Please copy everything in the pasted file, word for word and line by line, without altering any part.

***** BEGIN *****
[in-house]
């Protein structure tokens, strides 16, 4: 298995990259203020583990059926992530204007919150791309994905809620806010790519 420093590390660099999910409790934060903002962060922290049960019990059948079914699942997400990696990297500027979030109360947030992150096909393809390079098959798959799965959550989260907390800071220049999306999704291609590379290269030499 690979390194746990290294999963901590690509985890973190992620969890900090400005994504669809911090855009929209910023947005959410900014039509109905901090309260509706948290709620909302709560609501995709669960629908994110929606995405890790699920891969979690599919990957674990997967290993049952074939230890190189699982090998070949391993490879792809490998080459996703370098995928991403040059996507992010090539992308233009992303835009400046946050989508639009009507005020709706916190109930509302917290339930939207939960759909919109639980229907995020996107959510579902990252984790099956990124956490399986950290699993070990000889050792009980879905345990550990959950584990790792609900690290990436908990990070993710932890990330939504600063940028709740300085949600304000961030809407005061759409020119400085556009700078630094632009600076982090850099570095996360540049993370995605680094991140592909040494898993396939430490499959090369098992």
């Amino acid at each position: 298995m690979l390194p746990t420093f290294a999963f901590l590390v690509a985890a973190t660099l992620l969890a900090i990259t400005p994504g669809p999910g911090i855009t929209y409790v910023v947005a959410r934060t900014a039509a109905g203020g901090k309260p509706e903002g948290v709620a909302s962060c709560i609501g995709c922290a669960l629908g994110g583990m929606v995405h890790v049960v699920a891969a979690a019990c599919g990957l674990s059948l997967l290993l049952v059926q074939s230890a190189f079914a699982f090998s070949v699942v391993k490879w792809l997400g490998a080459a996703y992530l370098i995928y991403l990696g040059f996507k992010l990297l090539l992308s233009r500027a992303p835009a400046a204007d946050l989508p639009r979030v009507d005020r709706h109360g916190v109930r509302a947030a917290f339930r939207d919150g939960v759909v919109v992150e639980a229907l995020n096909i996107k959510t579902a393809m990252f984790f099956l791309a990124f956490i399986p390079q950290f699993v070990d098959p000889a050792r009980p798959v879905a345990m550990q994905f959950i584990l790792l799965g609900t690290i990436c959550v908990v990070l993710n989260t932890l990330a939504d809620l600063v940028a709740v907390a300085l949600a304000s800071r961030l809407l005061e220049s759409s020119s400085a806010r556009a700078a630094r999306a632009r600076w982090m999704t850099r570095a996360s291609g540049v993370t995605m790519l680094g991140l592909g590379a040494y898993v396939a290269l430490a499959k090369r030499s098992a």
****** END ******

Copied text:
[in-house]
């Protein structure tokens, strides 16, 4: 298995990259203020583990059926992530204007919150791309994905809620806010790519 420093590390660099999910409790934060903002962060922290049960019990059948079914699942997400990696990297500027979030109360947030992150096909393809390079098959798959799965959550989260907390800071220049999306999704291609590379290269030499 690979390194746990290294999963901590690509985890973190992620969890900090400005994504669809911090855009929209910023947005959410900014039509109905901090309260509706948290709620909302709560609501995709669960629908994110929606995405890790699920891969979690599919990957674990997967290993049952074939230890190189699982090998070949391993490879792809490998080459996703370098995928991403040059996507992010090539992308233009992303835009400046946050989508639009009507005020709706916190109930509302917290339930939207939960759909919109639980229907995020996107959510579902990252984790099956990124956490399986950290699993070990000889050792009980879905345990550990959950584990790792609900690290990436908990990070993710932890990330939504600063940028709740300085949600304000961030809407005061759409020119400085556009700078630094632009600076982090850099570095996360540049993370995605680094991140592909040494898993396939430490499959090369098992």
């Amino acid at each position: 298995m690979l390194p746990t420093f290294a999963f901590l590390v690509a985890a973190t660099l992620l969890a900090i990259t400005p994504g669809p999910g911090i855009t929209y409790v910023v947005a959410r934060t900014a039509a109905g203020g901090k309260p509706e903002g948290v709620a909302s962060c709560i609501g995709c922290a669960l629908g994110g583990m929606v995405h890790v049960v699920a891969a979690a019990c599919g990957l674990s059948l997967l290993l049952v059926q074939s230890a190189f079914a699982f090998s070949v699942v391993k490879w792809l997400g490998a080459a996703y992530l370098i995928y991403l990696g040059f996507k992010l990297l090539l992308s233009r500027a992303p835009a400046a204007d946050l989508p639009r979030v009507d005020r709706h109360g916190v109930r509302a947030a917290f339930r939207d919150g939960v759909v919109v992150e639980a229907l995020n096909i996107k959510t579902a393809m990252f984790f099956l791309a990124f956490i399986p390079q950290f699993v070990d098959p000889a050792r009980p798959v879905a345990m550990q994905f959950i584990l790792l799965g609900t690290i990436c959550v908990v990070l993710n989260t932890l990330a939504d809620l600063v940028a709740v907390a300085l949600a304000s800071r961030l809407l005061e220049s759409s020119s400085a806010r556009a700078a630094r999306a632009r600076w982090m999704t850099r570095a996360s291609g540049v993370t995605m790519l680094g991140l592909g590379a040494y898993v396939a290269l430490a499959k090369r030499s098992a």